While walking to the barber today, my playlist landed on “Time Will Tell” by Utada Hikaru. Despite being a Japanese hit in 1999, I didn’t hear it until the early 2000s (probably ’03 or ’04, but I can’t really say). At the time, Japan was still a fairly new interest; moving here hadn’t yet crossed my mind.
Fifteen or so years later, on a lovely spring day, that song transports me back in front of my computer, surfing the web while listening to AOL’s “Japanese Pop” station, entirely unaware I’d one day be listening to it where it came from.
With English as the lingua franca, I find more and more Japanese words I took time to study and learn have either been replaced or are in the process of it. I’ve made a list of the ones I can recall right now. (Warning: This entry is all language geekery.) Continue reading
Japan offers a wide variety of culinary options in its dining establishments, from traditional izakaya to fast food joints to ethnic-food restaurants. One thing I’ve learned, however, is that they still have a long way to go when it comes to things Westerners take for granted. I’ve compiled a list of examples. Continue reading
This post will detail interesting points about Japan (or at least things I find interesting). New additions will “bump” it to the top of my feed.
- The muzak version of the Olivia Newton-John song “Have You Never Been Mellow” is weirdly common here. I’ve heard it as hold music and store background music more than once. Continue reading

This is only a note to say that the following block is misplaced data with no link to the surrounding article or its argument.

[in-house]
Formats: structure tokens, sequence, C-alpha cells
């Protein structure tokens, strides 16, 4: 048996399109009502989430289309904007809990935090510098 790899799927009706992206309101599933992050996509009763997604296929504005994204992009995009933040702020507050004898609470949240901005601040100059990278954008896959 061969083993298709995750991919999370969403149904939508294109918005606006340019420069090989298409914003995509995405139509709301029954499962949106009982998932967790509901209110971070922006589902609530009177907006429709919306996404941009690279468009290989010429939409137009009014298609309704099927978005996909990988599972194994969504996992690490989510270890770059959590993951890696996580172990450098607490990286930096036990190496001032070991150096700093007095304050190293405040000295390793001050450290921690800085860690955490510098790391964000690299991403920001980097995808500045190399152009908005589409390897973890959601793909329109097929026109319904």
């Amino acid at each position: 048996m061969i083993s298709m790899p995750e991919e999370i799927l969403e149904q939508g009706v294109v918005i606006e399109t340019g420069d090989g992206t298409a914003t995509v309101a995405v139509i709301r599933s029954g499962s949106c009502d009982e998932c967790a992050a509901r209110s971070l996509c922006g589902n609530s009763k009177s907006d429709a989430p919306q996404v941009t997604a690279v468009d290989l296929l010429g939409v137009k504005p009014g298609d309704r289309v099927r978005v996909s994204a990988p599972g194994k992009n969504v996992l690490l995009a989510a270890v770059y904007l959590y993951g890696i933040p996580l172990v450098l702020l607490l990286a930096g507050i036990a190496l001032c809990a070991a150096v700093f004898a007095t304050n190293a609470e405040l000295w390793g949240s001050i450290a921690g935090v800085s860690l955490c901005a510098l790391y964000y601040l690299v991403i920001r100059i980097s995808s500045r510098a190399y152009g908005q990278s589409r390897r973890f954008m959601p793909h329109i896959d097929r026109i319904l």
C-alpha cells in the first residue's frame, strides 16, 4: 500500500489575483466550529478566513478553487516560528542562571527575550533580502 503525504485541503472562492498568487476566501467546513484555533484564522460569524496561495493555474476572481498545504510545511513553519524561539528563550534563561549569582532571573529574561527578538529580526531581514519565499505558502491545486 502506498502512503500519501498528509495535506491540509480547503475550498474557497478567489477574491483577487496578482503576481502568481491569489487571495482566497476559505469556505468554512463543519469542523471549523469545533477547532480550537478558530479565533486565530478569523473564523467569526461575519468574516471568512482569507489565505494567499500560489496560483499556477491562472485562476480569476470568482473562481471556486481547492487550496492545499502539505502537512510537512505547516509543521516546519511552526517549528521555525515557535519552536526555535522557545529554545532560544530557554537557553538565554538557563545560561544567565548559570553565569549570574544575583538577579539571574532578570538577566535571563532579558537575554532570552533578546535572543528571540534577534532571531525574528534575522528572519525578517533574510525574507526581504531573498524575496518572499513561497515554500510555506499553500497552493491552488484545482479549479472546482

Sugakiya is always a treat for me.
I stayed in bed for a long time on Friday. Honestly, I often forget how nice it is to sleep on a bed instead of a futon. Once up and out, though, I made a beeline to Sugakiya for lunch and ordered the 特製 (which comes with extra チャーシュー and a soft-boiled egg). Satisfied, I hopped onto the Higashiyama Line and made my way to Sakae. Continue reading
Golden Week is the time of year I designate to go back to Nagoya for a couple nights. This year was no different. Continue reading
I read years ago that about 11% of spoken Japanese was borrowed English. Since then, I’ve learned that they don’t necessarily use all of those borrowed words correctly; many of them have been given (for lack of a better phrase) incorrect meanings in Japanese. This is called “wasei eigo.”
Some examples: Continue reading